Palmer, Alfred T.,, photographer.
A girl riveting machine operator at the Douglas Aircraft Company plant joins sections of wing ribs to reinforce the inner wing assemblies of B-17F heavy bombers, Long Beach, Calif. Better known as the "Flying Fortress," the B-17F bomber is a later model of the B-17, which distinguished itself in action in the south Pacific, over Germany and elsewhere. It is a long range, high altitude, heavy bomber, with a crew of seven to nine men -- and with armament sufficient to defend itself on daylight missions
1 transparency : color.
Title from FSA or OWI agency caption.
Transfer from U.S. Office of War Information, 1944.
World War, 1939-1945
United States--California--Long Beach
No known restrictions on publication.
Library of Congress, Prints and Photographs Division, Washington, D.C. 20540 USA, hdl.loc.gov/loc.pnp/pp.print
Farm Security Administration - Office of War Information Collection 12002-39 (DLC) 93845501
General information about the FSA/OWI Color Photographs is available at hdl.loc.gov/loc.pnp/pp.fsac
Higher resolution image is available (Persistent URL): hdl.loc.gov/loc.pnp/fsac.1a35336
Owner: The Library of Congress
Source: Flickr Commons
Most likely these aircraft workers were over the age of 18 when the photos were taken. That being the case, it would be more accurate to refer to each of them as a woman rather than as a girl.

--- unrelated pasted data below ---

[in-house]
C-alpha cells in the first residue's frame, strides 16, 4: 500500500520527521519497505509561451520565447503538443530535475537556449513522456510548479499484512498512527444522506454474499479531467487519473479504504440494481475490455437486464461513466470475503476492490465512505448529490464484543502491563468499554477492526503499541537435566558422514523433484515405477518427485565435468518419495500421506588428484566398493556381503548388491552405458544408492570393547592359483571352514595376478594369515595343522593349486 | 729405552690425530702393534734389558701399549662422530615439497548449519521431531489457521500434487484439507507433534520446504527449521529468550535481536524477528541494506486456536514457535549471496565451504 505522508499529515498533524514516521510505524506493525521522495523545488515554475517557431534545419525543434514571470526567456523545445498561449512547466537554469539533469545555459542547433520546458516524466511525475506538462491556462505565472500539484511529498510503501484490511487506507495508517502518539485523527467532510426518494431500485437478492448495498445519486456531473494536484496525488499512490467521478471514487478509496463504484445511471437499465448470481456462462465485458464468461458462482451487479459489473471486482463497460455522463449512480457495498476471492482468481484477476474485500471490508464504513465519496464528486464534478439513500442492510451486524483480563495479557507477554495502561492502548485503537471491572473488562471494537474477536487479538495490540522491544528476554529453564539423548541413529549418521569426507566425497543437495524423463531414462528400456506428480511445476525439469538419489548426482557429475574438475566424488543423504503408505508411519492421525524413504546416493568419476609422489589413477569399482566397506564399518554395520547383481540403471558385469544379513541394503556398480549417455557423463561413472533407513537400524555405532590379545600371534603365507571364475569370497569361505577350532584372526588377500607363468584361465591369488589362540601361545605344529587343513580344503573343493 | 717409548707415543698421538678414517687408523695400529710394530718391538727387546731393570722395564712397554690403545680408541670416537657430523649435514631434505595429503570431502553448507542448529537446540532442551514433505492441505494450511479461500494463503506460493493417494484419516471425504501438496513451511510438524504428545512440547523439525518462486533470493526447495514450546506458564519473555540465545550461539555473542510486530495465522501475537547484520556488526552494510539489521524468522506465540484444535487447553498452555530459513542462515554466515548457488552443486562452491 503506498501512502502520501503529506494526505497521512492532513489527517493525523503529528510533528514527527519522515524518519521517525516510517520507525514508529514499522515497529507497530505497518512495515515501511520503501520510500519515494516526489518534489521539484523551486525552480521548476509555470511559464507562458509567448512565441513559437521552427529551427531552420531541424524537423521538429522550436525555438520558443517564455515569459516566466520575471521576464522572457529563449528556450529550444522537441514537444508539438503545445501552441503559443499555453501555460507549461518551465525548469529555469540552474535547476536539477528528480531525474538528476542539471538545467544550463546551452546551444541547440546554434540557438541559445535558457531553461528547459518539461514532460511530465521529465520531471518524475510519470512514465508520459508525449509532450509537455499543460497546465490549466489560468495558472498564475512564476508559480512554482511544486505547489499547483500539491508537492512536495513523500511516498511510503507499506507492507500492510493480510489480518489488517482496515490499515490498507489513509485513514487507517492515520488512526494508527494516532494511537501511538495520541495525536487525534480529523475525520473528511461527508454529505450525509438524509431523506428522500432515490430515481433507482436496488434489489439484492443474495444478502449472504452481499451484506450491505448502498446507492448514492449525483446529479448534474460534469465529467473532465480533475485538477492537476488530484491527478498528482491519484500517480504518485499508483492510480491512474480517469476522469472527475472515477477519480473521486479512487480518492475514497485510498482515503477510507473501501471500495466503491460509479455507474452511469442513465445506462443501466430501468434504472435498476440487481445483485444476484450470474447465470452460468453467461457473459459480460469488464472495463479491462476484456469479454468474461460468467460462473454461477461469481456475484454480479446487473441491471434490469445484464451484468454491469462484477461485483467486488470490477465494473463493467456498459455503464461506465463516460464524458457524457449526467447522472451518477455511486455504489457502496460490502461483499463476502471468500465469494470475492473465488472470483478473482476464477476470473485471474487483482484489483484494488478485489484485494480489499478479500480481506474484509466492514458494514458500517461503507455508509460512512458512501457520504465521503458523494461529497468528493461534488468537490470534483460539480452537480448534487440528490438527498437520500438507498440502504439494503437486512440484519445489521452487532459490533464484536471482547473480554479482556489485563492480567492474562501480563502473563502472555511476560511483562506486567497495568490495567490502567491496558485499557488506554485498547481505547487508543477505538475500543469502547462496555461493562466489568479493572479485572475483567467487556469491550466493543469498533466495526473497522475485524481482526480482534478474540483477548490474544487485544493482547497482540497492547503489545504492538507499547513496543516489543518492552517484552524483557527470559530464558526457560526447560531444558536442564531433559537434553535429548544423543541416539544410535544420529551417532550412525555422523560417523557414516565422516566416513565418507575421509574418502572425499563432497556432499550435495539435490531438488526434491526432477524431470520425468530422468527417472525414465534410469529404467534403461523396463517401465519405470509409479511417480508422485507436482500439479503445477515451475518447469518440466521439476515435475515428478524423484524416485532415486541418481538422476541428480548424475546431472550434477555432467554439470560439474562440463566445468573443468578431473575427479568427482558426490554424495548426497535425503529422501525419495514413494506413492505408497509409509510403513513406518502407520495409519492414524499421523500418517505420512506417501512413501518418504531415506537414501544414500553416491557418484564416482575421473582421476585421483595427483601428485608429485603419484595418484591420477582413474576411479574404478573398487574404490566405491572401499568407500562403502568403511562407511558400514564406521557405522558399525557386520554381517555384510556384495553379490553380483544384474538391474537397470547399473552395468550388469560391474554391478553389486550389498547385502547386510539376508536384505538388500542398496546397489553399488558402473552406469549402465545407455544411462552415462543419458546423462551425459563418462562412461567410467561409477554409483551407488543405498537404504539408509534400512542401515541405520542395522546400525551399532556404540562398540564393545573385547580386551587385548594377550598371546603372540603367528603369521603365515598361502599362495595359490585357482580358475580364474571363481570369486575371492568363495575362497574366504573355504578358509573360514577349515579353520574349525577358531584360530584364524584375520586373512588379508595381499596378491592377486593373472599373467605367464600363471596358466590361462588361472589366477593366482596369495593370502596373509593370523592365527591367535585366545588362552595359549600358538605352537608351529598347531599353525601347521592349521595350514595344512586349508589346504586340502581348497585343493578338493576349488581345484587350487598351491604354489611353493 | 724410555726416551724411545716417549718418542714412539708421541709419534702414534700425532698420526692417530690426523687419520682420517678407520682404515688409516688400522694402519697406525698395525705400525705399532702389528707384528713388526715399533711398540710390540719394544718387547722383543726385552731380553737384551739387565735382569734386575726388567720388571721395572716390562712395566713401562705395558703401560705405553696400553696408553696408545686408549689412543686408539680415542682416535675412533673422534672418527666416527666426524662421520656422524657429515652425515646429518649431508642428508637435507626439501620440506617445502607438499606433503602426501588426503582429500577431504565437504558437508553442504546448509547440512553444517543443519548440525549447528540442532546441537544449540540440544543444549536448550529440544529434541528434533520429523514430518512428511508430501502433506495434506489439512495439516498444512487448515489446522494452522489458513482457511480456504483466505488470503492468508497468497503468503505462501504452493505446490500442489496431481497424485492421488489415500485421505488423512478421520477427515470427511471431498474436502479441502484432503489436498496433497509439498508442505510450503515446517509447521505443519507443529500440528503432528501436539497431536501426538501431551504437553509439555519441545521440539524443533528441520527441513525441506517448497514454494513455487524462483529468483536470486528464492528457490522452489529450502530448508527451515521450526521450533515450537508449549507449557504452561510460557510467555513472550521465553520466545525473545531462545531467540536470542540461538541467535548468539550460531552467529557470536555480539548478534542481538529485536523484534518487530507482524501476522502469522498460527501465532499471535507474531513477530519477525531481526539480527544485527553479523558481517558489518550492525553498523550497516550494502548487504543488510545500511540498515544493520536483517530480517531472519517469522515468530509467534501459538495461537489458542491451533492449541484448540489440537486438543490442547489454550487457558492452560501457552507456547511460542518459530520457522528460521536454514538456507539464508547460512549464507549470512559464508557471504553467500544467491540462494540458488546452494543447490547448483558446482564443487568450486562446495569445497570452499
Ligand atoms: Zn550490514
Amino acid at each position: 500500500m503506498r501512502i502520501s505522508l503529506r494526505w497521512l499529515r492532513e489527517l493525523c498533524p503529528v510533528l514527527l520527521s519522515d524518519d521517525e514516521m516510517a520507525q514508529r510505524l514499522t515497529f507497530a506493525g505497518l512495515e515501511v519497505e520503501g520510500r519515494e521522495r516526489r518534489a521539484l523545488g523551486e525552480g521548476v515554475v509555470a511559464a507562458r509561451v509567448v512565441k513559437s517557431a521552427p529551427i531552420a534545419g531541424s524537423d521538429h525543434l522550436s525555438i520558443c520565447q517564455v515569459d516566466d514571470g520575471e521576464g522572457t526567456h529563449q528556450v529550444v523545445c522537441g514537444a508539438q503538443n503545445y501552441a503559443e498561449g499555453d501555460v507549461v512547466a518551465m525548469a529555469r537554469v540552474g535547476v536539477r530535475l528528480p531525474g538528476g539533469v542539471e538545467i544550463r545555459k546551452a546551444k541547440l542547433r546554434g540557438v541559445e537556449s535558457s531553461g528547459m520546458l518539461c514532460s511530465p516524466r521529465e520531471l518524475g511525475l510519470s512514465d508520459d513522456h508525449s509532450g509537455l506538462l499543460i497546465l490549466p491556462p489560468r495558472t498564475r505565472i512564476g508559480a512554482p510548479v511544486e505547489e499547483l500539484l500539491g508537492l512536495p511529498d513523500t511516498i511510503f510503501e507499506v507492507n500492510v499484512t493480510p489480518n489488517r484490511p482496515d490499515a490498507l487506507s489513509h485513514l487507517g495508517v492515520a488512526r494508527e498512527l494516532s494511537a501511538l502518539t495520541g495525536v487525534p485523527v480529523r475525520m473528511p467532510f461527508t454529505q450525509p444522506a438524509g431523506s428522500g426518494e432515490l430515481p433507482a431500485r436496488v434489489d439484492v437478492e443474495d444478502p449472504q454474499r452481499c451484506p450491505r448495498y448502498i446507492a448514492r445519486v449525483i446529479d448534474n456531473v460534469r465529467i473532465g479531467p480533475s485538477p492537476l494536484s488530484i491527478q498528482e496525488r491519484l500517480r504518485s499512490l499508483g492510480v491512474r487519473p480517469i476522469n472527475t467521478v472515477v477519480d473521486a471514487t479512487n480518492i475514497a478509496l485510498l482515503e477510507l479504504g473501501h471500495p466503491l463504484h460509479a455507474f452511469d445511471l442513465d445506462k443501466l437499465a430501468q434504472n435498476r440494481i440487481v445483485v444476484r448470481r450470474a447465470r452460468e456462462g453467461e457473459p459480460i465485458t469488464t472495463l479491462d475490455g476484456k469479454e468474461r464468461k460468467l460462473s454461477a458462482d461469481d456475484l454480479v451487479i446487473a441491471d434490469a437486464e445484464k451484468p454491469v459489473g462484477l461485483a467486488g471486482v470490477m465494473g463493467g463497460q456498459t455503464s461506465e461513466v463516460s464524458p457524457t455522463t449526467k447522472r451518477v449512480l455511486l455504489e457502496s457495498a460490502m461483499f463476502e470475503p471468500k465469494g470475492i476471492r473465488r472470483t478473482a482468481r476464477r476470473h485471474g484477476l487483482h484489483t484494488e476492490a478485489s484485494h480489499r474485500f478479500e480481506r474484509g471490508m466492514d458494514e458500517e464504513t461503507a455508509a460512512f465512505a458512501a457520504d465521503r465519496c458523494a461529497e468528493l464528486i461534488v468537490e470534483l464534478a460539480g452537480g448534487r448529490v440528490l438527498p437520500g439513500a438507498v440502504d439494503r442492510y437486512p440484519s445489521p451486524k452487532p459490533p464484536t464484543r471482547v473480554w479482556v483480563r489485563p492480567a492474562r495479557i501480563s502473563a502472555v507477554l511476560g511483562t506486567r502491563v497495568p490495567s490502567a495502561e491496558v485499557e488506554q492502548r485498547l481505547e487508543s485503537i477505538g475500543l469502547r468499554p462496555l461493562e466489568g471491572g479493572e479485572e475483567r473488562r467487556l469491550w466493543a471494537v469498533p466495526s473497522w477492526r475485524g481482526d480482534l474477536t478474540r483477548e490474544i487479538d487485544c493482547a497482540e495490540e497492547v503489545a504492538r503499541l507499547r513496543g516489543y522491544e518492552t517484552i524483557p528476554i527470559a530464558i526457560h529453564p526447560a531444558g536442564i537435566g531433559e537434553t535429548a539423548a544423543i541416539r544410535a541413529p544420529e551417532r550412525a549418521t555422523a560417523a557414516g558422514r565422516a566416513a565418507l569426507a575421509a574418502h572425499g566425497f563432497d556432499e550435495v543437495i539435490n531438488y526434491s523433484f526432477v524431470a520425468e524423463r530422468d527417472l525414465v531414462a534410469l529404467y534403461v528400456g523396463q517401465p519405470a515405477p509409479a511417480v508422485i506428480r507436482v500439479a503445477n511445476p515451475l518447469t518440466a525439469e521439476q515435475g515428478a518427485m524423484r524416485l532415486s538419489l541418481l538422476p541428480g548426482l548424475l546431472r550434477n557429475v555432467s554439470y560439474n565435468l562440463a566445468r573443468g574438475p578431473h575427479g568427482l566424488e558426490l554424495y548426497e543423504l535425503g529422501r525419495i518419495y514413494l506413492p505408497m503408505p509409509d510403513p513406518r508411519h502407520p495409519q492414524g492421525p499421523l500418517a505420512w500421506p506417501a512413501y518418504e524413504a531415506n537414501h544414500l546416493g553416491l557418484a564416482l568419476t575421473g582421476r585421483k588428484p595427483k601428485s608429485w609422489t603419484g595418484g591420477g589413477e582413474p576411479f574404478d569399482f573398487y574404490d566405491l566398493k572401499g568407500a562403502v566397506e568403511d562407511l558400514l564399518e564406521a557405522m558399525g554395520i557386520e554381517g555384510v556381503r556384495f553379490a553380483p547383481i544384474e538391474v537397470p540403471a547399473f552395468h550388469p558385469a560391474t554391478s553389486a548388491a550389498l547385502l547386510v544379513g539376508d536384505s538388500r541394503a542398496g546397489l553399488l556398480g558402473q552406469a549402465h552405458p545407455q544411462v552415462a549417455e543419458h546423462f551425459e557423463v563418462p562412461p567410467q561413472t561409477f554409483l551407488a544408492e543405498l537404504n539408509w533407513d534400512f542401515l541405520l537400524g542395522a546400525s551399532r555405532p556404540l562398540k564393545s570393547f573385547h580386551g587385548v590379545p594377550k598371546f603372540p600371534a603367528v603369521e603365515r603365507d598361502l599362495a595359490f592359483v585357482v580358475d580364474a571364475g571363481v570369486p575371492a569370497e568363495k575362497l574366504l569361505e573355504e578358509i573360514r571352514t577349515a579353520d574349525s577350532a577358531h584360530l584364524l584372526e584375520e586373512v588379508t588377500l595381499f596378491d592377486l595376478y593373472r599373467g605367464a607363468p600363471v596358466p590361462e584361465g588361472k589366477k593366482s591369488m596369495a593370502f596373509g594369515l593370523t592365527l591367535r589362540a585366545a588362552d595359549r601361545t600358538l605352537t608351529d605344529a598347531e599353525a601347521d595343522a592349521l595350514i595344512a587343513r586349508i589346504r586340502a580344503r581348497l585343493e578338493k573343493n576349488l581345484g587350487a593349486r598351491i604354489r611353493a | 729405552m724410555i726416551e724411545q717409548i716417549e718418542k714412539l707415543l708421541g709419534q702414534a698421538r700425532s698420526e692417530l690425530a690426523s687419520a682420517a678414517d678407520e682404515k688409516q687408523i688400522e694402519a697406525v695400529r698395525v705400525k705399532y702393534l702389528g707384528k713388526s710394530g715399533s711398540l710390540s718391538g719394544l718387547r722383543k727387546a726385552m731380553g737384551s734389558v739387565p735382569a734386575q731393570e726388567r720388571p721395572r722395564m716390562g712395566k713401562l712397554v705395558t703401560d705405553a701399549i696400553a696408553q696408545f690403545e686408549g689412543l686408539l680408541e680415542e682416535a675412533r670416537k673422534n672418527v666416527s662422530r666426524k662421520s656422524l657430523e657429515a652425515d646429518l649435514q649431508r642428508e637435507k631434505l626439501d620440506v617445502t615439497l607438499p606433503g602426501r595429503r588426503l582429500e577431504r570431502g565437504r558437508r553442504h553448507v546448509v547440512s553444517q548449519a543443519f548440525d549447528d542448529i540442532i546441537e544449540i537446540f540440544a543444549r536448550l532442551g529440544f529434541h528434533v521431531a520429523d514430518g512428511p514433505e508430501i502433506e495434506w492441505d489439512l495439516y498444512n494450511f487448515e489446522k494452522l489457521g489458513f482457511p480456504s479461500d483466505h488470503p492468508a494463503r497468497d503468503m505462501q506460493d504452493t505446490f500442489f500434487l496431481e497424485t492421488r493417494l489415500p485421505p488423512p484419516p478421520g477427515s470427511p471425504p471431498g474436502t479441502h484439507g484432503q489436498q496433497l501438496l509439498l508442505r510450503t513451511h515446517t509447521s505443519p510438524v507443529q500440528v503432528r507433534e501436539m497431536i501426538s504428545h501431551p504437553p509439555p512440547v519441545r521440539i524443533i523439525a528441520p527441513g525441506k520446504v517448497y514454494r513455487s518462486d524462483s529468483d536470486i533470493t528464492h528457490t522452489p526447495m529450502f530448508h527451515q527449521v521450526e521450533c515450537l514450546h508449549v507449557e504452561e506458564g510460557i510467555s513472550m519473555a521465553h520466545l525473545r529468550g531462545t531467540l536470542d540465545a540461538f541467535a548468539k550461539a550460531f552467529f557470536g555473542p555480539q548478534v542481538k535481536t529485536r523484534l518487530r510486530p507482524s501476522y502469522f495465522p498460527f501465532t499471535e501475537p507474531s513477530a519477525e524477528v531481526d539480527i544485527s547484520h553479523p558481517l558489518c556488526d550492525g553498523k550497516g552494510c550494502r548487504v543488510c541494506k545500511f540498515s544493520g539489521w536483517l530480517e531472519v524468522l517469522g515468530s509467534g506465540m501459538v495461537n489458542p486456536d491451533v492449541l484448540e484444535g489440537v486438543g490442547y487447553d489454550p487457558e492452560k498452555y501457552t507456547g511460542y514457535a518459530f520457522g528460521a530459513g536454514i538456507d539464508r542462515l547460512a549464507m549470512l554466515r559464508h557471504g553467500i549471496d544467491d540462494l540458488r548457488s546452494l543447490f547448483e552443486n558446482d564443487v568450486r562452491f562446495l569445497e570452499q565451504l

I'd bet a latte that the titles are taken word-for-word from the captions each photo was assigned at the time it was taken (or at the very least, when they were processed into the collection at the LoC). I doubt it'll come as a newsflash to anyone that things were a bit different in 1942 than they are in 2008...
Doh! Of course, you're right!
A real life Rosie the Riveter.
The photographer is amazing... each shot is composed like a Vermeer There is that same sense of concentrated purpose, although its clearly very posed. Just lovely.
Where in the world was OSHA? LOL My things have changed.
The seeming carryover of 'sewing machine' is rather... riveting. The first thing that occurred to me looking at this was, "Could they possibly have managed to better imply a woman at her sewing machine?" The implication of woman's work being set in this manner as a demonstration of service to country and men overall is rather poignant and, to me, beautiful.
Rod van Ausdall
Living during those times (I in the Pacific Theatre and my sister in a "War Plant" (as we called them - not factories - don`t know why) we didn`t get all bent out of shape about women`s rights, etc - just did the job. Bear in mind we just started to come out of the Depression (this one in 2008 is a walk in the park so far) and besides patriotism (which was expected not an exception) many were elated merely to have a job and food on the table with decent clothing.
Nice mention in PC World: www.pcworld.com/article/155808/fantastic_flickr_photograp...
awesome .....great history lessons ....thanks for sharing
Nice. Hi, I'm an admin for a group called People love their Work, and we'd love to have this added to the group!
..splendid stream with a lot of concentration..
Your looking at the quintessential “Rosie The Riveter”. God bless the American female, they put them in the air during the war.